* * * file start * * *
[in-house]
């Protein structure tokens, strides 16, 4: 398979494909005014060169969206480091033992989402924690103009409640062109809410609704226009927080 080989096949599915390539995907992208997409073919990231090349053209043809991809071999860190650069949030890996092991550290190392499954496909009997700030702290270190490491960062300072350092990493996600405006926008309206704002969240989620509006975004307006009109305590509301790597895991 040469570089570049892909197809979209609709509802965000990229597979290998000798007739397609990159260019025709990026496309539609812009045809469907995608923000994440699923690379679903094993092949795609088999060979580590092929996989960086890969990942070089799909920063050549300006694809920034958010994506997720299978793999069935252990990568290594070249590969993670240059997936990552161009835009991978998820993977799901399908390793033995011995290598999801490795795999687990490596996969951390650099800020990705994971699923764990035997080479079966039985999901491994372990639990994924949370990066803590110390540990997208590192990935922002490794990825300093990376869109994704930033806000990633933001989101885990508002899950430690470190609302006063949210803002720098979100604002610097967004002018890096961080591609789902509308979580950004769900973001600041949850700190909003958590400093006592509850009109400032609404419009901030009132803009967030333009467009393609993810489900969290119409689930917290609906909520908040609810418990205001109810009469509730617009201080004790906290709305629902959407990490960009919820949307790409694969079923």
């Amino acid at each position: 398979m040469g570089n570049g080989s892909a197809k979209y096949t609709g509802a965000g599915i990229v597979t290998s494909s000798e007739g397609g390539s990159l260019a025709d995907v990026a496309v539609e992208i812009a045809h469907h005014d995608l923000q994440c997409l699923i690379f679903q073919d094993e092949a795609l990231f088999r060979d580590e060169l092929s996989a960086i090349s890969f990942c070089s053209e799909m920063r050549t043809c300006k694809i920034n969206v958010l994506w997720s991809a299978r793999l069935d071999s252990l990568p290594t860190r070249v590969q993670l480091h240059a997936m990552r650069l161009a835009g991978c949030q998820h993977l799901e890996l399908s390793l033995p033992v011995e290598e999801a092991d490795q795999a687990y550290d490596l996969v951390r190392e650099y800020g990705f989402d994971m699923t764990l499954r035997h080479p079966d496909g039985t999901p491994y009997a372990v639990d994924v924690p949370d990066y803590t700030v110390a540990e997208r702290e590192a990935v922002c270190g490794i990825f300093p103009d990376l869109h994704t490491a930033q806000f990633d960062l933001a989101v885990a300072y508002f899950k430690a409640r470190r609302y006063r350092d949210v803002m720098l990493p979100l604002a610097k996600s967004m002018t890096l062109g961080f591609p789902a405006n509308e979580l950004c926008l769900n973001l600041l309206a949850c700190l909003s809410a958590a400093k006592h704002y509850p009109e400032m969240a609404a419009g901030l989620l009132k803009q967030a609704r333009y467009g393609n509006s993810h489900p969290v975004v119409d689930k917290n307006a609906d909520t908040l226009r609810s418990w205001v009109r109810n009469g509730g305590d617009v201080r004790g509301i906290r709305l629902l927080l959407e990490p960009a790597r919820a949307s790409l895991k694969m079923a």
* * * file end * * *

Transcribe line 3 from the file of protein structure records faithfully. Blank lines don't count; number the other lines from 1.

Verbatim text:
């Amino acid at each position: 398979m040469g570089n570049g080989s892909a197809k979209y096949t609709g509802a965000g599915i990229v597979t290998s494909s000798e007739g397609g390539s990159l260019a025709d995907v990026a496309v539609e992208i812009a045809h469907h005014d995608l923000q994440c997409l699923i690379f679903q073919d094993e092949a795609l990231f088999r060979d580590e060169l092929s996989a960086i090349s890969f990942c070089s053209e799909m920063r050549t043809c300006k694809i920034n969206v958010l994506w997720s991809a299978r793999l069935d071999s252990l990568p290594t860190r070249v590969q993670l480091h240059a997936m990552r650069l161009a835009g991978c949030q998820h993977l799901e890996l399908s390793l033995p033992v011995e290598e999801a092991d490795q795999a687990y550290d490596l996969v951390r190392e650099y800020g990705f989402d994971m699923t764990l499954r035997h080479p079966d496909g039985t999901p491994y009997a372990v639990d994924v924690p949370d990066y803590t700030v110390a540990e997208r702290e590192a990935v922002c270190g490794i990825f300093p103009d990376l869109h994704t490491a930033q806000f990633d960062l933001a989101v885990a300072y508002f899950k430690a409640r470190r609302y006063r350092d949210v803002m720098l990493p979100l604002a610097k996600s967004m002018t890096l062109g961080f591609p789902a405006n509308e979580l950004c926008l769900n973001l600041l309206a949850c700190l909003s809410a958590a400093k006592h704002y509850p009109e400032m969240a609404a419009g901030l989620l009132k803009q967030a609704r333009y467009g393609n509006s993810h489900p969290v975004v119409d689930k917290n307006a609906d909520t908040l226009r609810s418990w205001v009109r109810n009469g509730g305590d617009v201080r004790g509301i906290r709305l629902l927080l959407e990490p960009a790597r919820a949307s790409l895991k694969m079923a």